Specialised Cells

All cells are designed to do a particular job in an organism. This is called cell specialism. Examples of 5 specialised cells are shown below:

1) The sperm cell - designed to fertilise eggs
A sperm cell is very small and has a little tail which provides movement so it can swim and find an egg to fertilise
Its head contains enzymes (in the vacuole) which allow it to digest its way through an egg membrane so the two nuclei can join
It contains half the number of chromosomes in the nucleus - these carry genetic information from the father, which will be passed on to the offspring

2) The ovum (egg) cell - designed to be fertilised
An ovum is large and bulky because no active movement is needed - it just sits and waits for the sperm to find it
It contains yolk (in the cytoplasm) which provides a large food store needed for the developing young organism once it's fertilised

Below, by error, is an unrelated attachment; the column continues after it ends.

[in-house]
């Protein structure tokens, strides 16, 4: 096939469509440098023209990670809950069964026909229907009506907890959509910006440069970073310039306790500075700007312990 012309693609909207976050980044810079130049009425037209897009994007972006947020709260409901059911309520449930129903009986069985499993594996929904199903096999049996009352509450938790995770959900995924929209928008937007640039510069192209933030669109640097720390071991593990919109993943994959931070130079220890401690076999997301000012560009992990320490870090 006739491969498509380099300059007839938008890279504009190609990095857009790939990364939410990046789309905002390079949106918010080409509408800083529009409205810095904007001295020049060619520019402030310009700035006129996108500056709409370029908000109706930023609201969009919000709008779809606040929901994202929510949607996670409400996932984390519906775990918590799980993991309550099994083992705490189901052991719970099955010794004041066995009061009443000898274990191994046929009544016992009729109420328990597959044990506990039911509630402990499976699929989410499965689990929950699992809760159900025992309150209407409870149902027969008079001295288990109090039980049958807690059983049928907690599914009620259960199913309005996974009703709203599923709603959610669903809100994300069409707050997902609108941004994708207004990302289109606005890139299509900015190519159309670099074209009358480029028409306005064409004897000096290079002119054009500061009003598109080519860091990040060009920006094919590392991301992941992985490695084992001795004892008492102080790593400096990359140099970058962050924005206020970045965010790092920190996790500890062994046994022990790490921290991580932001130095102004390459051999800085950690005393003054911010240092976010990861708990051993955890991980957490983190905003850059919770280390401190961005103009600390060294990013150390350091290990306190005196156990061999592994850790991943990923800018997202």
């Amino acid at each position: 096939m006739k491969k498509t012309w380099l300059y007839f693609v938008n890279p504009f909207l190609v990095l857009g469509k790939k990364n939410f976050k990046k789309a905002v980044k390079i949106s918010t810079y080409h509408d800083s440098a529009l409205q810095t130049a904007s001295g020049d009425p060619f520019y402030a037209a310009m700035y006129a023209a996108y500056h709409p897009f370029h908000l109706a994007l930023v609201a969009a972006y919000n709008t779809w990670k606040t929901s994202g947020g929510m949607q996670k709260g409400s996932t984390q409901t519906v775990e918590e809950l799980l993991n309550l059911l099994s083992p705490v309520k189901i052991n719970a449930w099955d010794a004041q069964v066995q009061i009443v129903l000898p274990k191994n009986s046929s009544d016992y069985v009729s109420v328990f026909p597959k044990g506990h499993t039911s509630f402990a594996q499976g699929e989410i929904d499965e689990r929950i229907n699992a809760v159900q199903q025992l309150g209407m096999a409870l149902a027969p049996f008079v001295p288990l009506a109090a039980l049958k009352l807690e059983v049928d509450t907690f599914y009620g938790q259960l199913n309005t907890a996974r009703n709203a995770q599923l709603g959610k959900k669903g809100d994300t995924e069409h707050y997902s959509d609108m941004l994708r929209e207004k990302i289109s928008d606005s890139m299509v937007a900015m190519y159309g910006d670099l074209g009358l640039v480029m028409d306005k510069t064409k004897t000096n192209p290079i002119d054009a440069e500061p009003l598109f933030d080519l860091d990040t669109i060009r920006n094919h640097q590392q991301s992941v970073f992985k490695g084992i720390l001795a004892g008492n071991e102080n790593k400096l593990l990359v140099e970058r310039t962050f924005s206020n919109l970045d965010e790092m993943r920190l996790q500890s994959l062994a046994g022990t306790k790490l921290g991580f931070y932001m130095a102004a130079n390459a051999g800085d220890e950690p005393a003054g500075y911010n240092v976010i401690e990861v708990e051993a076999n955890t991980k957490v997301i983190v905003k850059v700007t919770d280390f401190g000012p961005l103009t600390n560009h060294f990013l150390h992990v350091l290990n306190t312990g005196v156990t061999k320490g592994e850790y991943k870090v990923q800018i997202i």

It contains half the number of chromosomes, which carry genetic information from the mother - this will be passed on to the offspring

3) The palisade cell - designed for photosynthesis
A palisade cell is tall with a large surface area
It's found on the top side of a leaf - ideal for good absorption of carbon dioxide and light - both are needed for photosynthesis
They're packed with chloroplasts, which contain the green pigment chlorophyll, which is needed for photosynthesis

4) The cilia cell - designed to stop lung damage
Cilia cells line all the air passages in your lungs
They have tiny hairs, which filter the air as it blows through
The hairs sweep mucus (snot) with trapped dust and bacteria up to the back of the throat where it is swallowed

5) The root hair cell - designed for absorbing
The long hair cell increases the surface area of the root, which helps absorption of water and minerals
It has a really thin cell wall, which makes it easier for minerals to pass across into the root itself